Hospitals can adopt these tips when managing large amounts of clinical, administrative, and financial data.
No one enters a union willingly without having great expectations for its success.
Hospital and health system mergers and acquisitions (M&A) have increased significantly in the past decade, with buyers and sellers looking for operational, strategic and financial benefits.
A common use of a M&A-derived capital is the purchase of new health information technology (HIT). But before hospitals can reap the benefits of new HIT, they have to figure out how to manage the data they are acquiring-in essence, a complex array of active and legacy clinical, administrative, and financial data.
Unfortunately, data management is not usually high on everyone’s list as they negotiate and work through the conditions of an M&A transitional service agreement. As a result, the situation can be frustrating, including unrealistic expectations, costly deadline extensions and sullied reputations.
Optimally and compliantly managing active and legacy data transfer comes down to knowing what, when and how to archive, as well as setting realistic expectations from the start.
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What and when to archive
It’s best to map out which area of the organization will be most impacted by the system you are archiving: clinical, financial or perhaps a mix of revenue cycle and financial. Decide which data is worth unlocking and transferring to a proprietary system, and which can remain live as is, and when.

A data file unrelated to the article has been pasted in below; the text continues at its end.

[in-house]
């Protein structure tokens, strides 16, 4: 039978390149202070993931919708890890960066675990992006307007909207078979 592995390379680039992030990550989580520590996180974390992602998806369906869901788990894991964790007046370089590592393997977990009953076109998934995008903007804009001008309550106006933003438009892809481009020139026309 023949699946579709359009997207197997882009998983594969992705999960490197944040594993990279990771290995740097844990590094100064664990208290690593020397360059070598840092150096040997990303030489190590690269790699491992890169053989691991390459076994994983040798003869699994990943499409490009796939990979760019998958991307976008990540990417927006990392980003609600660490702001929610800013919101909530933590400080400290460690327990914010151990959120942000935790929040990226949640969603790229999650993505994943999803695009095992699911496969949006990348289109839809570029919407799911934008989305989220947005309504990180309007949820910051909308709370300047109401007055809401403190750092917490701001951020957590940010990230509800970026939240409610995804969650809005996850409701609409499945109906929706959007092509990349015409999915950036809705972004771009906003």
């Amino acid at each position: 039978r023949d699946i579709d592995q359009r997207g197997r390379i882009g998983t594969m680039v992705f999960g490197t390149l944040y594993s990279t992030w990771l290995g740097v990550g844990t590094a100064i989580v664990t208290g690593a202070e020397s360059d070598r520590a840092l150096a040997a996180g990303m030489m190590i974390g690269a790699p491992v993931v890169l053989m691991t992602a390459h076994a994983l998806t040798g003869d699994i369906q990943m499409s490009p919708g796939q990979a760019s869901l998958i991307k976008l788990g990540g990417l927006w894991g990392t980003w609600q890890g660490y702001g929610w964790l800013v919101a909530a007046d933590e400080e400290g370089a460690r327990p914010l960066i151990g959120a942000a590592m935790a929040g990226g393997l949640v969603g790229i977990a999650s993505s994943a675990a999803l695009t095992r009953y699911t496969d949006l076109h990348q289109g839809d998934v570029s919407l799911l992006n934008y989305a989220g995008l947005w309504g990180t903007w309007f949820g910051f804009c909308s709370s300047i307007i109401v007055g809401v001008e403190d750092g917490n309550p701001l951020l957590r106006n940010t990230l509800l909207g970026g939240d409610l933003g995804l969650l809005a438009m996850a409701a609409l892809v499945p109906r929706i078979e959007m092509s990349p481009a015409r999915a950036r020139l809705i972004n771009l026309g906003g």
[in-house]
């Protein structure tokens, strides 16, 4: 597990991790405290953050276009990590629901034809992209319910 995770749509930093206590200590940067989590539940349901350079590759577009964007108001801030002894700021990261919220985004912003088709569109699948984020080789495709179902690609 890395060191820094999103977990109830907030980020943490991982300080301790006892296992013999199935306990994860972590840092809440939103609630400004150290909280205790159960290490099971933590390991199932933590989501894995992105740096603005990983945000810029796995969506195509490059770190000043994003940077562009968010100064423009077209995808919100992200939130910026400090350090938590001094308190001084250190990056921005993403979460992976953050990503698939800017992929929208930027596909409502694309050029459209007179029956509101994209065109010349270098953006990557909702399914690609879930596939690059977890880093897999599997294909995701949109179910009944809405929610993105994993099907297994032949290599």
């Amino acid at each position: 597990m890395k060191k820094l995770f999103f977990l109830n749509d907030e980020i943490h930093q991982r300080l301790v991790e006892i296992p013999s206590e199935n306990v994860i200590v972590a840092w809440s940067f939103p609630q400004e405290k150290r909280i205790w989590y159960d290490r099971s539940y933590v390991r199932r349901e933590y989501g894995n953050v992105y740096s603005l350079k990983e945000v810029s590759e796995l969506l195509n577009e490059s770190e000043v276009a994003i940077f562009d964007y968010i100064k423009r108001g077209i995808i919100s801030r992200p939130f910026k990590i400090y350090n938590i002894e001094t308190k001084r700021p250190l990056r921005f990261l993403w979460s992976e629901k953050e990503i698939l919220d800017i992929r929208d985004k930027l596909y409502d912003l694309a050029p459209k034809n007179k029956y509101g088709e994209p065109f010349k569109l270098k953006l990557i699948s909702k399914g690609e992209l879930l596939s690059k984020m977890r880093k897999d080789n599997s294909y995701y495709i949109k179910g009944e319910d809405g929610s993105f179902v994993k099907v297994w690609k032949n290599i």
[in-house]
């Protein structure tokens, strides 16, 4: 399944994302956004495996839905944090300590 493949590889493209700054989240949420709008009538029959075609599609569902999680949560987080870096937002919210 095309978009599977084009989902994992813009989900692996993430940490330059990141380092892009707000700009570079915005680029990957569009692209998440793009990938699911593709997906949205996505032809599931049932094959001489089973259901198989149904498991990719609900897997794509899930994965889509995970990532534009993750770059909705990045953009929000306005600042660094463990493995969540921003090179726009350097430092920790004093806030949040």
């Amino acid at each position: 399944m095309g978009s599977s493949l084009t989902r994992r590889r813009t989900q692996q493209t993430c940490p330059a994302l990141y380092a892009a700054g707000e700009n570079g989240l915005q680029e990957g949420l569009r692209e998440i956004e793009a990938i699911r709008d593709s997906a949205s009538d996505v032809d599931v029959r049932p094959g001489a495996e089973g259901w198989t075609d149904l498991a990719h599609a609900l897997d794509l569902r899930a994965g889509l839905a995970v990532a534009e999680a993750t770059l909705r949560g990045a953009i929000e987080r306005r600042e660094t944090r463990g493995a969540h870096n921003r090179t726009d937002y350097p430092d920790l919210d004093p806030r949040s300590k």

When it comes to revenue cycle systems, some organizations expect to go live on their new system and quickly archive old revenue cycle data. However, fresh collectives will be stuck in archives instead of being available in a legacy system for further run downs. This has been known to create a revenue hit. By properly analyzing use cases and the level of functionality needed, hospitals can find that accounts receivable sweet spot.
How to archive
Here are some tips on how to archive, based on lessons from the field:
Set realistic expectations
A successful transition benefits not only the buyer but the seller. Sellers have to provide data and might face challenges or need to do the work twice if data appears to be incorrect, incomplete or in an unusable format. Proper planning and processes will help prevent major issues and keep the seller’s compliance record and reputation intact. Specifically:
Lastly, get help from a professional. A consultant or healthcare contract expert can work with the archiving team to develop the most efficient approach and help make this a better and more successful experience and union for all.
Shelly Disser is vice president of solution delivery at MediQuant-offering her expertise in management, data strategy, and analysis.